Amid all the headline-grabbing data breaches of the past year, the vulnerability of companies in industries like health care may be overlooked.  Data breaches began costing healthcare firms over $5.5 billion annually shortly after HIPAA became law, according to the Ponemon Institute.

Once online criminals have found a profitable target, they tend to return to it with ever more sophisticated attacks.  A report recently indicated that over 75 percent of the healthcare industry had been infected with malware in the past year, and noted that a shocking majority of ransomware targets medical treatment centers.

Cliches like the typical hacker being a teenager living in his or her parent’s basement are persistent, and harmful because they misrepresent the situation to the potential victims of hacking.  The numbers clearly show that hacking is now predominantly committed by sophisticated criminal organizations. Utilizing an IDS is a proactive approach to meeting that threat.

An Intrusion Detection System, or IDS, is a software application that monitors the network and hosting environment and analyzes activity on it.  Any activity which is considered unusual is ranked according to how high risk it is considered based on information from global threat databases.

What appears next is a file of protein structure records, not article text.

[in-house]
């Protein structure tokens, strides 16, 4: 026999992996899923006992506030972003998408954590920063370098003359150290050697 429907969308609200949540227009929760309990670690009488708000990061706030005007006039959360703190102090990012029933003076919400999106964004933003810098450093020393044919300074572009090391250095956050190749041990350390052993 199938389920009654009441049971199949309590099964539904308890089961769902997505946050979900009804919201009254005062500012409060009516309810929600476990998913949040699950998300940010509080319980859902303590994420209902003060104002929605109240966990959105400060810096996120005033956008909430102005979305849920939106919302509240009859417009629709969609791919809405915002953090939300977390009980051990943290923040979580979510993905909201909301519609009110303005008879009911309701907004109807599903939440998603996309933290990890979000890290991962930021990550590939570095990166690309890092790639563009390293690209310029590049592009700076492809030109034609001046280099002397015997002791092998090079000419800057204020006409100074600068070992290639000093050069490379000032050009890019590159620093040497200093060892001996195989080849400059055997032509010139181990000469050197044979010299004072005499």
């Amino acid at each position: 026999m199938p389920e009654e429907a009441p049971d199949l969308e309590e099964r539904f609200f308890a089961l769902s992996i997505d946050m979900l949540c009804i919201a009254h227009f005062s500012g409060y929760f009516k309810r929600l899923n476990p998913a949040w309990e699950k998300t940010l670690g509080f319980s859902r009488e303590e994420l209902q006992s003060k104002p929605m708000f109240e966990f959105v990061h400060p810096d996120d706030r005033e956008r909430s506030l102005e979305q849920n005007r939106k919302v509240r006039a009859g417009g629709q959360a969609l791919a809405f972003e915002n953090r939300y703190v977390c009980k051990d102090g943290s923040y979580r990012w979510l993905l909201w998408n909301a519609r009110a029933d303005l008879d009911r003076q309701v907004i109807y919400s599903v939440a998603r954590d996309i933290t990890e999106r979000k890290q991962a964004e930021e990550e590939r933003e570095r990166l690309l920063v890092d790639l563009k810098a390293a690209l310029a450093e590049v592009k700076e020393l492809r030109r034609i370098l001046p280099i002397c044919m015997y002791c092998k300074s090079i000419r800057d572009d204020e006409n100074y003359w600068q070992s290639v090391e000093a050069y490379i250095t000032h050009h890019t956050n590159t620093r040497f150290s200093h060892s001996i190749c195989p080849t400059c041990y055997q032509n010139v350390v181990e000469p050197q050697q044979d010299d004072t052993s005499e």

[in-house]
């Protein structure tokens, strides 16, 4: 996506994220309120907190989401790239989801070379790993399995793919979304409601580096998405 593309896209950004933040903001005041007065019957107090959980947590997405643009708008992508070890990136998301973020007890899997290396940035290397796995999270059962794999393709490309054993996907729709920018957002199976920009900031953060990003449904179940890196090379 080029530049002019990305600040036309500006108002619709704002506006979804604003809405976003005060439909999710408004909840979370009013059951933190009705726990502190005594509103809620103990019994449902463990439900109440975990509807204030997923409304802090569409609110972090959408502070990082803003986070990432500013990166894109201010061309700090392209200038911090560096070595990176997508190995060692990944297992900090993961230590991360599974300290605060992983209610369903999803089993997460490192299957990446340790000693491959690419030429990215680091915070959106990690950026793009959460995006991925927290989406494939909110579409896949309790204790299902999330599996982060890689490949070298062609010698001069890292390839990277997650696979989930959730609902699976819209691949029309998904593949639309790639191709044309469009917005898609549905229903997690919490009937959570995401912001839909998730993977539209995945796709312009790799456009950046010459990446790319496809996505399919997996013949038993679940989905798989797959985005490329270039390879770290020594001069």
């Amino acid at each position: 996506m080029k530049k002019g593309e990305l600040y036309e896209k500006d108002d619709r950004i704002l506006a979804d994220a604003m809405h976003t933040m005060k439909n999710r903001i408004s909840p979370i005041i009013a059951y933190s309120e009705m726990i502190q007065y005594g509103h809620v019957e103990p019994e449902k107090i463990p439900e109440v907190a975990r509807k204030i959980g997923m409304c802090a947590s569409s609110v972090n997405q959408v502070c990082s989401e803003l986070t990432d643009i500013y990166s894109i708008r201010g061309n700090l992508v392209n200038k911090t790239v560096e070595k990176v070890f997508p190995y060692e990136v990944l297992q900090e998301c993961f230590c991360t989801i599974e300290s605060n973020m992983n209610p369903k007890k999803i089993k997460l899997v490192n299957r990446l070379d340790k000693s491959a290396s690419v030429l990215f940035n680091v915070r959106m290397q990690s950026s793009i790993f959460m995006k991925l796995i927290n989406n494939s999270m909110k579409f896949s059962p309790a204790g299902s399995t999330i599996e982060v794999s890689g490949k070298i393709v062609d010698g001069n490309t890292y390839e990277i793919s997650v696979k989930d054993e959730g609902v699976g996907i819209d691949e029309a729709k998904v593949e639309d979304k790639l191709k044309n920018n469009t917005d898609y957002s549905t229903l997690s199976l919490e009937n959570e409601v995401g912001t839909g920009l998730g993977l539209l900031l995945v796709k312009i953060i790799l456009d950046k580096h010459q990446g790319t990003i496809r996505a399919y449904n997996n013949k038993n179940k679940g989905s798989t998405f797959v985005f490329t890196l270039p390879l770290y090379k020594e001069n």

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Two-Step Login is Now Available!

tfa-blog

We are excited to announce the release of a new feature called Two-Step Login (aka: Two-Factor Authentication, 2TFA, TFA). This new feature provides you an extra layer of security when accessing your Cloud account via the Atlantic.Net Cloud Portal.

What is Two-Step Login?

When you enable Two-Step Login, you’ll be required to provide a username and password like you normally do plus a randomly generated verification code.

You’ll be able to get the verification code by text message or by using a simple authenticator app for a smartphone.

How it helps protect your account

Most services only have one layer of security to protect user accounts: a password. With Two-Step Login, even if a bad guy hacks your password, he’ll still need your phone to get into your account.

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Why ECC Memory is Critical for Financial and Medical Businesses